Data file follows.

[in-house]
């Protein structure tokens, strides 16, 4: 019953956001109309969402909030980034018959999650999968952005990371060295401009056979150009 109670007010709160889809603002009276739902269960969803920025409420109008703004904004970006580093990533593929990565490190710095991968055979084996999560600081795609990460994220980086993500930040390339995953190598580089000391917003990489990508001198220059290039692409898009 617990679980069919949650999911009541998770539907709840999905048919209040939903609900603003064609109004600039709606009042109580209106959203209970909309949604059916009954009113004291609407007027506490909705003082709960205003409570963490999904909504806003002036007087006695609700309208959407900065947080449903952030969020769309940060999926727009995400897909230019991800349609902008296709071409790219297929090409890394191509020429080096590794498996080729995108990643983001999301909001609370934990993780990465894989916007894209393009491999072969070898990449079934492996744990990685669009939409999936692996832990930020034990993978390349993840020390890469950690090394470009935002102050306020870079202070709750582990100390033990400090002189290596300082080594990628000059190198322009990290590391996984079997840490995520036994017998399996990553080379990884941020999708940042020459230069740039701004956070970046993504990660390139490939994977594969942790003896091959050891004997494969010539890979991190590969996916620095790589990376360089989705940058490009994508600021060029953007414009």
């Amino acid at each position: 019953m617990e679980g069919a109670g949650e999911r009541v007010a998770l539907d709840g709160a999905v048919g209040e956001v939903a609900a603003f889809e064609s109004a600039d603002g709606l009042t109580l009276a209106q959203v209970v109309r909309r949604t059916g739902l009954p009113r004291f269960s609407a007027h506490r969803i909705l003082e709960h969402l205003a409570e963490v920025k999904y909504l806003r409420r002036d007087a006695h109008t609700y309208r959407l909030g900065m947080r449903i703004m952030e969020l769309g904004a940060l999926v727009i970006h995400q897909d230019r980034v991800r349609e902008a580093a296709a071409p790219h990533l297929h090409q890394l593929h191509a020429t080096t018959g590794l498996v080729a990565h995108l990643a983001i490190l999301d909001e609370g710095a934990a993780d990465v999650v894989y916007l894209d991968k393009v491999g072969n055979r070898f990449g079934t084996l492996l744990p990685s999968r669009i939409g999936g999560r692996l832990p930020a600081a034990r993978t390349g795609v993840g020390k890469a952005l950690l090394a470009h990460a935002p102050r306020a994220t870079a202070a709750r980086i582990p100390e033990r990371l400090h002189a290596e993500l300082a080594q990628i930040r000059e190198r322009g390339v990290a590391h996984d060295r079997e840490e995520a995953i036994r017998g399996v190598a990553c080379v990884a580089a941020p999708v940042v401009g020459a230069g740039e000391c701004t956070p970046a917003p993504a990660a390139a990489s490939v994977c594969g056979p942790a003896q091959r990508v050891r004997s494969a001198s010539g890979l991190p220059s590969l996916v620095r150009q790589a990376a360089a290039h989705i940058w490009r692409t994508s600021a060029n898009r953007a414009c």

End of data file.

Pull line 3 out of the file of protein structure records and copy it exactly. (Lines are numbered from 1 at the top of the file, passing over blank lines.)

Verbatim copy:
């Amino acid at each position: 019953m617990e679980g069919a109670g949650e999911r009541v007010a998770l539907d709840g709160a999905v048919g209040e956001v939903a609900a603003f889809e064609s109004a600039d603002g709606l009042t109580l009276a209106q959203v209970v109309r909309r949604t059916g739902l009954p009113r004291f269960s609407a007027h506490r969803i909705l003082e709960h969402l205003a409570e963490v920025k999904y909504l806003r409420r002036d007087a006695h109008t609700y309208r959407l909030g900065m947080r449903i703004m952030e969020l769309g904004a940060l999926v727009i970006h995400q897909d230019r980034v991800r349609e902008a580093a296709a071409p790219h990533l297929h090409q890394l593929h191509a020429t080096t018959g590794l498996v080729a990565h995108l990643a983001i490190l999301d909001e609370g710095a934990a993780d990465v999650v894989y916007l894209d991968k393009v491999g072969n055979r070898f990449g079934t084996l492996l744990p990685s999968r669009i939409g999936g999560r692996l832990p930020a600081a034990r993978t390349g795609v993840g020390k890469a952005l950690l090394a470009h990460a935002p102050r306020a994220t870079a202070a709750r980086i582990p100390e033990r990371l400090h002189a290596e993500l300082a080594q990628i930040r000059e190198r322009g390339v990290a590391h996984d060295r079997e840490e995520a995953i036994r017998g399996v190598a990553c080379v990884a580089a941020p999708v940042v401009g020459a230069g740039e000391c701004t956070p970046a917003p993504a990660a390139a990489s490939v994977c594969g056979p942790a003896q091959r990508v050891r004997s494969a001198s010539g890979l991190p220059s590969l996916v620095r150009q790589a990376a360089a290039h989705i940058w490009r692409t994508s600021a060029n898009r953007a414009c």